I'm not even sure what you mean by this. How exactly are they supposed to ring true, storytelling-wise?Mr Sheldrake wrote: ...I don't think he did either, they don't ring true to me, storytelling-wise.
I'm constantly astounded that viewers dismiss Peckinpah's film-making methods so casually and yet these same viewers are so willing to give other film-makers extraordinary leniency just because they share a similar perspective on the topic at hand (this isn't directed at any specific viewer, just a general trend with directors such as Peckinpah). Why are other film-makers allowed to submerge themselves in ambiguity and vagaries when exploring topics that are already ambiguous and vague, while somehow still being considered a genius within their field, whereas a film-maker who creates uncertainty with customary morality is deemed an ignorant, incompetent, amateurish brute? Why are viewers so quick to be dismissive of audacious choices made while cloaked within traditional film-making techniques, instead of perhaps taking some responsibility as a viewer for conceivably not understanding the film-makers intentions?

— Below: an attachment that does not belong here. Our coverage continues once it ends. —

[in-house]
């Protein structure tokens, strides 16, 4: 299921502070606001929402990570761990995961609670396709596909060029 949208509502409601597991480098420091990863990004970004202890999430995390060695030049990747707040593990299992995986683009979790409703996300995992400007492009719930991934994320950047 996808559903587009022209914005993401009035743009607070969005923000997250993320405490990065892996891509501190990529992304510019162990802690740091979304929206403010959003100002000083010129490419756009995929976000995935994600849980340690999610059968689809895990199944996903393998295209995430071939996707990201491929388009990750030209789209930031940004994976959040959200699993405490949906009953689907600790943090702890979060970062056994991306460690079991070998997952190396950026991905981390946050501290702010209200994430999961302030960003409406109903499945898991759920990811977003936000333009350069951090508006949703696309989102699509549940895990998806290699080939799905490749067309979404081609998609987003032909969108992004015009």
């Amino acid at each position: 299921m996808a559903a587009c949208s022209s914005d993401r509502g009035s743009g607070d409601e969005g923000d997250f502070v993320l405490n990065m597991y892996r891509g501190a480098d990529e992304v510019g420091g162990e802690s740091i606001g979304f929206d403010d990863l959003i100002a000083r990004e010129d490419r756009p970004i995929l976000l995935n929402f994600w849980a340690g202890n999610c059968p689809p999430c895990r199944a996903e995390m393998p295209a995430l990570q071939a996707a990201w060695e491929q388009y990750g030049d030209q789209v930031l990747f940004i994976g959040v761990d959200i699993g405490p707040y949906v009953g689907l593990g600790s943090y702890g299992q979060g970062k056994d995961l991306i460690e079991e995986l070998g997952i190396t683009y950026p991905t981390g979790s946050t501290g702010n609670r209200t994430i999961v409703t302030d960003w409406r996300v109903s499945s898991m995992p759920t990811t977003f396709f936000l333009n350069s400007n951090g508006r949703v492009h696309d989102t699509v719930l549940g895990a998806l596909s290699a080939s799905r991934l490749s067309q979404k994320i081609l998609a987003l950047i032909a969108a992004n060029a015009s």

When I watch the work of any respected film-maker and don't immediately find a common perspective, I usually don't just assume the film-maker to be an idiot, unworthy of my time. Instead, I usually assume some of the responsibility and usually attempt to reduce the distance between my own perspective and the film-maker's viewpoint, which is usually more rewarding than just assuming he/she is a total idiot without any tangible skill.